Make sure you have plenty of petrol to make it to Erldunda. We barely made it back there as we mistakenly had counted on refueling at a petrol station about 60 miles before Erldunda, but it turned out that this petrol station had been closed for some years. Those last miles to Erldunda sure were memorable in a manner that you prefer not to remember. Our smiles on our faces when we arrived at a ten kilometer an hour speed must have caused some new ever-lasting wrinkles. You better do not try to undertake some foolish experiments of this sort out in the outback.
About halfway between the Lasseter Highway from King’s Canyon you will also find a rest area with free camping. This is the stretch of road were we narrowly escaped driving into some wild horses after darkness. It was a adrenaline pumping reminder that you better do not rush on this road after darkness, or best stay off the roads all together after darkness. When you reach Erldunda you are again on theStuart Highway. Fuel up here and continue towards Alice Springs, about 200 kilometers further north.
Alice Springs or simply ‘Alice’ is a good place to stock up for the next part of your trip, if driving, and get a flavor of life in the largest central outback city. It is called the heart of Australia and is surrounded by desert landscapes with many Aboriginal communities in the vicinity. Alice Springs has also a large Aboriginal community, but sadly, as in Coober Pedy, the Aboriginals you encounter may enhance some too stereotypical views, as many that hang out on the streets appear in less healthy fashions. Particularly alcoholism and petrol sniffing remain problematic within many Aboriginal communities. In cities like Alice Springs, where alcohol is easily accessible, it is therefore not hard to come face to face with this.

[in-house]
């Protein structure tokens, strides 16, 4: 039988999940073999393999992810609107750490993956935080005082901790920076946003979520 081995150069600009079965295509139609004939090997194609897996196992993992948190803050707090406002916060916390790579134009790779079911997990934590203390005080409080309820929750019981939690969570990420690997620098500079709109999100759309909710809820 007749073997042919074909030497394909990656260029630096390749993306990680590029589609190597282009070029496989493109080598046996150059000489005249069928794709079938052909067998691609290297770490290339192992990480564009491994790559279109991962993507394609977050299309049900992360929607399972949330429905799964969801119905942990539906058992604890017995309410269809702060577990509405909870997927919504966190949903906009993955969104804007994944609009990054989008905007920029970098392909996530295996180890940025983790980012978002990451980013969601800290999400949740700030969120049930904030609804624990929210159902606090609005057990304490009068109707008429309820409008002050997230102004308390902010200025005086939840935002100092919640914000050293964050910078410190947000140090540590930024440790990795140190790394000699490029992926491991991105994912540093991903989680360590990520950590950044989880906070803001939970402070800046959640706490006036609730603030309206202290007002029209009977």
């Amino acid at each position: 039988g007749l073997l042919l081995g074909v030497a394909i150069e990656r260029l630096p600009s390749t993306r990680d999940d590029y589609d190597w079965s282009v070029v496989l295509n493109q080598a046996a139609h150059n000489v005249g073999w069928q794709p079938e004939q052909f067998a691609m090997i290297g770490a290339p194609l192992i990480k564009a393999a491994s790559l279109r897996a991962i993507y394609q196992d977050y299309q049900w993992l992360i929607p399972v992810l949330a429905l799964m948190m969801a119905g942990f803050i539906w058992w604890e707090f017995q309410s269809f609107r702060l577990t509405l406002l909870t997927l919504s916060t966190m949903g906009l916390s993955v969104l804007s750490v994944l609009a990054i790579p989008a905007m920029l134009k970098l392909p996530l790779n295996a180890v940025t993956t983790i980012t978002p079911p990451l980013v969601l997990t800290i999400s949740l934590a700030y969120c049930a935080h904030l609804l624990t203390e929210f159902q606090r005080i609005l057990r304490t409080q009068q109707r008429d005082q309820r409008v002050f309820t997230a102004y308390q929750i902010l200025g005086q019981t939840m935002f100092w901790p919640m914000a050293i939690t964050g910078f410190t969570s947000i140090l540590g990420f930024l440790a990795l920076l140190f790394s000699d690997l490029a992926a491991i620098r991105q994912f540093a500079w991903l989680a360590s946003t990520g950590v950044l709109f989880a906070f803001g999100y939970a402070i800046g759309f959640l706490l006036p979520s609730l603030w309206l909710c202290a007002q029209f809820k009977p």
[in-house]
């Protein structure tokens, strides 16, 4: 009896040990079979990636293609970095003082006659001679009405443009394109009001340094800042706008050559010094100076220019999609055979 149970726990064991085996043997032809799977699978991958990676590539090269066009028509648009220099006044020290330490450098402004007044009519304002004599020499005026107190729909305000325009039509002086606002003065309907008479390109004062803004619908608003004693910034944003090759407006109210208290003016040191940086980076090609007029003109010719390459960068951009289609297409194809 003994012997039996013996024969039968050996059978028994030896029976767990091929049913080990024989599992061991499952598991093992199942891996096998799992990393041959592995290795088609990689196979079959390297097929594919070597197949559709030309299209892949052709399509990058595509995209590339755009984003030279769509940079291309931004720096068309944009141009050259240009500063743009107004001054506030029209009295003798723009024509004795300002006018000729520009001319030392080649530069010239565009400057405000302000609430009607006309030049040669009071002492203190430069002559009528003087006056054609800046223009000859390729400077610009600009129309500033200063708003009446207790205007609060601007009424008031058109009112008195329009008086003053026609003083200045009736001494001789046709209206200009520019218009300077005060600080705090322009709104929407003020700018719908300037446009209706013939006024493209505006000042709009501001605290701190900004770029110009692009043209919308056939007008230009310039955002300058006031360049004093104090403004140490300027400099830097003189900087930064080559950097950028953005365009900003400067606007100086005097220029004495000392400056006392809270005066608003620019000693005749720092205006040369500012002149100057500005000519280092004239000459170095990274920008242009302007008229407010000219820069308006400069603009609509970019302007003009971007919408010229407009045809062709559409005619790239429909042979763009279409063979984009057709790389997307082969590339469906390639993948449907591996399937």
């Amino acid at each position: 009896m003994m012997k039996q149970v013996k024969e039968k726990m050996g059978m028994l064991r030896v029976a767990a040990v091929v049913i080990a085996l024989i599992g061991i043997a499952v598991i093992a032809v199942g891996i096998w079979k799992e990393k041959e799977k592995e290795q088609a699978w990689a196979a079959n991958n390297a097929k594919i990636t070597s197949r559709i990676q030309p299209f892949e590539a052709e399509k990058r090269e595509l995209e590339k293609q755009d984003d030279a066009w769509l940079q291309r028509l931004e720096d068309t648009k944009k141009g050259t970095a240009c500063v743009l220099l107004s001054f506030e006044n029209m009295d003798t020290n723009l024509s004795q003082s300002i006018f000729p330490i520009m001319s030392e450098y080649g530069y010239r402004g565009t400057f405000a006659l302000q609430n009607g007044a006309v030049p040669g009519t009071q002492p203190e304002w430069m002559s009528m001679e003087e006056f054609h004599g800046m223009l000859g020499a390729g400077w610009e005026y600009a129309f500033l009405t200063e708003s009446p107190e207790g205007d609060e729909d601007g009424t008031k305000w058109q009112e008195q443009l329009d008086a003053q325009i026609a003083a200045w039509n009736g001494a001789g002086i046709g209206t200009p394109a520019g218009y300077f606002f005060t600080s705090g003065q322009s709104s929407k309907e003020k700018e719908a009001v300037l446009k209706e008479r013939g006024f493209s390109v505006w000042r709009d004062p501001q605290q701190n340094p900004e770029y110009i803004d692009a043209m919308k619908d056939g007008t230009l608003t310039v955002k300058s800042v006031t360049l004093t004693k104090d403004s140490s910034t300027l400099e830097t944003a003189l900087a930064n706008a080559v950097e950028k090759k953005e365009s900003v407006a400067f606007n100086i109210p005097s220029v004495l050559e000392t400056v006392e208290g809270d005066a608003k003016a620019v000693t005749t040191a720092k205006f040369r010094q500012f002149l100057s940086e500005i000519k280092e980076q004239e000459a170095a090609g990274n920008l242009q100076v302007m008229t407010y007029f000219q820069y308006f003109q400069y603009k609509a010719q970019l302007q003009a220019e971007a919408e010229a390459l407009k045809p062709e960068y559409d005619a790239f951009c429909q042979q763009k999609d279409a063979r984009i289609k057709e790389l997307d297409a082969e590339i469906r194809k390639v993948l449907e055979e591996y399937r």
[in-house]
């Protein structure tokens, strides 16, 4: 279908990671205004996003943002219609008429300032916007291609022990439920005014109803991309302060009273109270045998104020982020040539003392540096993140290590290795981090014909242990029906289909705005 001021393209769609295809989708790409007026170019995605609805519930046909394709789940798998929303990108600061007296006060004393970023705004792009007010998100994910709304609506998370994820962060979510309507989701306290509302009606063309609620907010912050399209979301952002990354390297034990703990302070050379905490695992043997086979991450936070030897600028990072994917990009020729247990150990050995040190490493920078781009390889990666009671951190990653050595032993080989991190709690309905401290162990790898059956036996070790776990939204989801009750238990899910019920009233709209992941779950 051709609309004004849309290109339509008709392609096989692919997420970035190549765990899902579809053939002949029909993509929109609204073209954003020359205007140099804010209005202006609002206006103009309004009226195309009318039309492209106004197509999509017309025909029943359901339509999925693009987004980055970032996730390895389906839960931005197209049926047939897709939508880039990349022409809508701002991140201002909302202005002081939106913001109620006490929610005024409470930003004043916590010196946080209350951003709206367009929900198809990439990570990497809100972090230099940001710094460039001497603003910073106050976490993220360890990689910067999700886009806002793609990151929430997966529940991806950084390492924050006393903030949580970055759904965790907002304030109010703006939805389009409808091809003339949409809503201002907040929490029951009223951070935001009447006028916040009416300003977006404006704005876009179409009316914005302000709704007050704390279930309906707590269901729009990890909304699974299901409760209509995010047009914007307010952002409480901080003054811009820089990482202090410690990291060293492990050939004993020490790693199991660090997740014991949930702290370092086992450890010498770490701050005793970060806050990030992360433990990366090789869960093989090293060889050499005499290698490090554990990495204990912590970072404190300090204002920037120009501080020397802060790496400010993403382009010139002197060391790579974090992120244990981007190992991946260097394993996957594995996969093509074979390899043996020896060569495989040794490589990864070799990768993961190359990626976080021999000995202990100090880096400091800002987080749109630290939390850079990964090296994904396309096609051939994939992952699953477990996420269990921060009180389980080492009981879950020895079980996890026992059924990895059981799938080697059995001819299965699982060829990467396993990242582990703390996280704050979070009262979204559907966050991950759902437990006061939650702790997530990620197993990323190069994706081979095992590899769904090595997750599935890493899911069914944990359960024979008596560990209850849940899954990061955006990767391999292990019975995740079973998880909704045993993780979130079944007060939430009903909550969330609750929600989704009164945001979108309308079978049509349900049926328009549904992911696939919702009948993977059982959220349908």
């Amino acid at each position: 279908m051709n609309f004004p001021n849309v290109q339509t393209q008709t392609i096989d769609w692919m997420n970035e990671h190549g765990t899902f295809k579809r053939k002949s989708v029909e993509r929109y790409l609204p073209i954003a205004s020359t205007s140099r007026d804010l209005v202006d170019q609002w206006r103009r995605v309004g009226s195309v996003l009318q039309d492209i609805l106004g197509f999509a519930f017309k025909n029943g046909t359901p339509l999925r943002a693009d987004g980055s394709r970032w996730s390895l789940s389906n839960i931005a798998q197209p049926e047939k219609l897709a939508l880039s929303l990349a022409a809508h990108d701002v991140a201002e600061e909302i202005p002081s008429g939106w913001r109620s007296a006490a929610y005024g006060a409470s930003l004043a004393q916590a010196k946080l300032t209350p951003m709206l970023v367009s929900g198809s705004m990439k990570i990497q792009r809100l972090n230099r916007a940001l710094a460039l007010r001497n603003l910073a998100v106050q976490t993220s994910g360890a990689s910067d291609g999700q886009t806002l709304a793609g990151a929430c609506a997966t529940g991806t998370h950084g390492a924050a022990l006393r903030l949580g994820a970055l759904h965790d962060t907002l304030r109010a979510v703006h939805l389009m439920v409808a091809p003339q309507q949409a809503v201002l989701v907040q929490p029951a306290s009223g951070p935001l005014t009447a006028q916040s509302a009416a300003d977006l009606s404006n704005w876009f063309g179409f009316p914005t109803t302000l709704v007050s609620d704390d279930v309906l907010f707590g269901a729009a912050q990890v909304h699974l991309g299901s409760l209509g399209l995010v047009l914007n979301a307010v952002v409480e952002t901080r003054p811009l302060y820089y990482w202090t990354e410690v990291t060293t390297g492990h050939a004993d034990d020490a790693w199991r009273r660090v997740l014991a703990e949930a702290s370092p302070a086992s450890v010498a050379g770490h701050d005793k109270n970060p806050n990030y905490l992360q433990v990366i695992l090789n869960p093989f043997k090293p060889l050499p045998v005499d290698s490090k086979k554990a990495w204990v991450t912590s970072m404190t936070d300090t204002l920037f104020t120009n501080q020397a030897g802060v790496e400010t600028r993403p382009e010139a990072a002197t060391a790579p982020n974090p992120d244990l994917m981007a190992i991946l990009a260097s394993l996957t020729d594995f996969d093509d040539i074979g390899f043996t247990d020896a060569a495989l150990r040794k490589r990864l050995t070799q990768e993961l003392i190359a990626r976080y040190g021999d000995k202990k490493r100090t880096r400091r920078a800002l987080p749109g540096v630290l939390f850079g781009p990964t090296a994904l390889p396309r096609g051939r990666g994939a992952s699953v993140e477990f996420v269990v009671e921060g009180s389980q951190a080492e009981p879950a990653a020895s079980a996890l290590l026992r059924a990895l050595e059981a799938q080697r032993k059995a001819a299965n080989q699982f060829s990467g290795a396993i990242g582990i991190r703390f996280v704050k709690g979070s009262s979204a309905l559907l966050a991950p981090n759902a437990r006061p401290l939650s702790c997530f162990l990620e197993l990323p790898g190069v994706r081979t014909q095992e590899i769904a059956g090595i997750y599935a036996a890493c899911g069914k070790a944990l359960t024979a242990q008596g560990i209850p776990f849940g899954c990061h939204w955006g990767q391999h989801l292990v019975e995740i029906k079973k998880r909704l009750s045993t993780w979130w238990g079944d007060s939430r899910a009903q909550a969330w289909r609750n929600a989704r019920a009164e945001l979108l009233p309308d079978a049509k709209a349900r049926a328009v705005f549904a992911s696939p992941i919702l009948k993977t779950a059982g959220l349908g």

Darwin and Adelaide are both about 1,500 kilometers away. Alice Springs has an excellent collection of early Twentieth century buildings and a number of interesting museums and tourist attractions. On Sunday’s the Alice Springs Market on Todd Mall is a pleasant place to hang out for some time.
Desert and garden enthusiasts may wish to visit the Alice Springs Desert Park or the Olive Pink Botanic Garden. The Botanic garden is low-key but offers good views over the city from a viewpoint on the adjoining hill. The starrgazing is also top in Alice Springs. With so little light pollution the view of the Milky Way is simply stunning.
From Alice Springs you can explore the MacDonnel Ranges National Park through which the Larapinta Trail runs. There is an East and West section of the park. You can walk straight out of Alice Springs on the Larapinta Trail into the West MacDonnel Ranges. On the trail you will first head north via the historic Telegraph Station and next turn west.
The first section of about twenty-eight kilometers from Alice Springs takes you to Simpsons Gap. You will see lots of kangaroos on the first part of this section, after which it continues over some mountain ridges with excellent views over the valley. Simpsons Gap offers a great sunset location and you can see wallabies on the rocks at the gap. Some people split this first section up into two days, as there is an option to camp halfway. Make sure to take purification tablets for water or a filter along, as water at this halfway point is untreated. Do follow the guidelines for carrying water as this landscape is extremely harsh. At Simpsons Gap there are good toilet, water and barbeque facilities at the campground. There is also a well-used mountain bike trail from Alice Springs to Simpsons Gap.
Further up the Larapinta Trail the Ellery Creek Big Hole is another scenic destination with popular camping facilities. A swim in the water hole is fabulous, particularly when hiking along the Larapinta Trail. The full Larapinta Trail through the West MacDonnel Ranges is 223 kilometers long and has twelve sections, each taking about one to two days.
Text by Jan Haenraets and Scott A. Heyes. Photographs by Jan Haenraets.